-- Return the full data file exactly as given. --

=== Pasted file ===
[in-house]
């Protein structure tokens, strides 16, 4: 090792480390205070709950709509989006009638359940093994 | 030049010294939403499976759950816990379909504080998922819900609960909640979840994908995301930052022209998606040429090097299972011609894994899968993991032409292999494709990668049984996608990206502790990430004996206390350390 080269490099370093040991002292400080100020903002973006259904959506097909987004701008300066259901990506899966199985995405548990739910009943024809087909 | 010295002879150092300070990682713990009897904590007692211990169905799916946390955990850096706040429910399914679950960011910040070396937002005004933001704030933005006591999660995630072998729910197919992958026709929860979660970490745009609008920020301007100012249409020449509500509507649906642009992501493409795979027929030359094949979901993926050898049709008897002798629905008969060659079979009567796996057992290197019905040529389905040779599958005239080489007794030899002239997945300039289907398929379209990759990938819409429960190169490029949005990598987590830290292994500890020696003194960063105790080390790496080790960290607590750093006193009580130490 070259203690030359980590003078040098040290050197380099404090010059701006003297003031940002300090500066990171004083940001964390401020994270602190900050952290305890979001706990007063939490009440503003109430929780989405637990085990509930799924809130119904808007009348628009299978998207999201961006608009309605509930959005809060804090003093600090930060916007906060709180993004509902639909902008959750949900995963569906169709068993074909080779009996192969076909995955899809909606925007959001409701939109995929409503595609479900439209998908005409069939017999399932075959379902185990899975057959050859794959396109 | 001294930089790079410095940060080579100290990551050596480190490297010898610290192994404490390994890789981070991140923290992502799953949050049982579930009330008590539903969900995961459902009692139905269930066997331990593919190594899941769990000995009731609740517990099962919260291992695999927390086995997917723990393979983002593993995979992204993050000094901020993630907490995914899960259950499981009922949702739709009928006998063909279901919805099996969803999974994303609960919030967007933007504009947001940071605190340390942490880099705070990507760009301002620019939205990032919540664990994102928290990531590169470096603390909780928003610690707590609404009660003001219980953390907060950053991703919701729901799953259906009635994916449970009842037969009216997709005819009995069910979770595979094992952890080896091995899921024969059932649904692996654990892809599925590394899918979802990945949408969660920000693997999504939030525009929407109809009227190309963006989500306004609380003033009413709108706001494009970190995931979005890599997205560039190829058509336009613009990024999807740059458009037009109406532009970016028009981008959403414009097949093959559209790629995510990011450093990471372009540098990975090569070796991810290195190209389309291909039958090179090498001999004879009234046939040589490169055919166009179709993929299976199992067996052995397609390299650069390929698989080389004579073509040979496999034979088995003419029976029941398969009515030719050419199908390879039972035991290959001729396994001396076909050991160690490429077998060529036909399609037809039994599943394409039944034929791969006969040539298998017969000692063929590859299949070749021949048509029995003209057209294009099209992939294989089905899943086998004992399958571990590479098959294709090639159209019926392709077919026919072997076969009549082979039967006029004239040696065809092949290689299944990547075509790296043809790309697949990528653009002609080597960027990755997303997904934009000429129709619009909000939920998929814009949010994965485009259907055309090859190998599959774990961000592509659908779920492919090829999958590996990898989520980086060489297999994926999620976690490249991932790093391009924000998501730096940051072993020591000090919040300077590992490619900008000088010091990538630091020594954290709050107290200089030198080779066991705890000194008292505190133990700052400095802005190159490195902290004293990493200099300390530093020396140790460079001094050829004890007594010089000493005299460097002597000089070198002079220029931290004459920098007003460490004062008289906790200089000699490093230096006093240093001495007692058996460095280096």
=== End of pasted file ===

[in-house]
């Protein structure tokens, strides 16, 4: 090792480390205070709950709509989006009638359940093994 | 030049010294939403499976759950816990379909504080998922819900609960909640979840994908995301930052022209998606040429090097299972011609894994899968993991032409292999494709990668049984996608990206502790990430004996206390350390 080269490099370093040991002292400080100020903002973006259904959506097909987004701008300066259901990506899966199985995405548990739910009943024809087909 | 010295002879150092300070990682713990009897904590007692211990169905799916946390955990850096706040429910399914679950960011910040070396937002005004933001704030933005006591999660995630072998729910197919992958026709929860979660970490745009609008920020301007100012249409020449509500509507649906642009992501493409795979027929030359094949979901993926050898049709008897002798629905008969060659079979009567796996057992290197019905040529389905040779599958005239080489007794030899002239997945300039289907398929379209990759990938819409429960190169490029949005990598987590830290292994500890020696003194960063105790080390790496080790960290607590750093006193009580130490 070259203690030359980590003078040098040290050197380099404090010059701006003297003031940002300090500066990171004083940001964390401020994270602190900050952290305890979001706990007063939490009440503003109430929780989405637990085990509930799924809130119904808007009348628009299978998207999201961006608009309605509930959005809060804090003093600090930060916007906060709180993004509902639909902008959750949900995963569906169709068993074909080779009996192969076909995955899809909606925007959001409701939109995929409503595609479900439209998908005409069939017999399932075959379902185990899975057959050859794959396109 | 001294930089790079410095940060080579100290990551050596480190490297010898610290192994404490390994890789981070991140923290992502799953949050049982579930009330008590539903969900995961459902009692139905269930066997331990593919190594899941769990000995009731609740517990099962919260291992695999927390086995997917723990393979983002593993995979992204993050000094901020993630907490995914899960259950499981009922949702739709009928006998063909279901919805099996969803999974994303609960919030967007933007504009947001940071605190340390942490880099705070990507760009301002620019939205990032919540664990994102928290990531590169470096603390909780928003610690707590609404009660003001219980953390907060950053991703919701729901799953259906009635994916449970009842037969009216997709005819009995069910979770595979094992952890080896091995899921024969059932649904692996654990892809599925590394899918979802990945949408969660920000693997999504939030525009929407109809009227190309963006989500306004609380003033009413709108706001494009970190995931979005890599997205560039190829058509336009613009990024999807740059458009037009109406532009970016028009981008959403414009097949093959559209790629995510990011450093990471372009540098990975090569070796991810290195190209389309291909039958090179090498001999004879009234046939040589490169055919166009179709993929299976199992067996052995397609390299650069390929698989080389004579073509040979496999034979088995003419029976029941398969009515030719050419199908390879039972035991290959001729396994001396076909050991160690490429077998060529036909399609037809039994599943394409039944034929791969006969040539298998017969000692063929590859299949070749021949048509029995003209057209294009099209992939294989089905899943086998004992399958571990590479098959294709090639159209019926392709077919026919072997076969009549082979039967006029004239040696065809092949290689299944990547075509790296043809790309697949990528653009002609080597960027990755997303997904934009000429129709619009909000939920998929814009949010994965485009259907055309090859190998599959774990961000592509659908779920492919090829999958590996990898989520980086060489297999994926999620976690490249991932790093391009924000998501730096940051072993020591000090919040300077590992490619900008000088010091990538630091020594954290709050107290200089030198080779066991705890000194008292505190133990700052400095802005190159490195902290004293990493200099300390530093020396140790460079001094050829004890007594010089000493005299460097002597000089070198002079220029931290004459920098007003460490004062008289906790200089000699490093230096006093240093001495007692058996460095280096």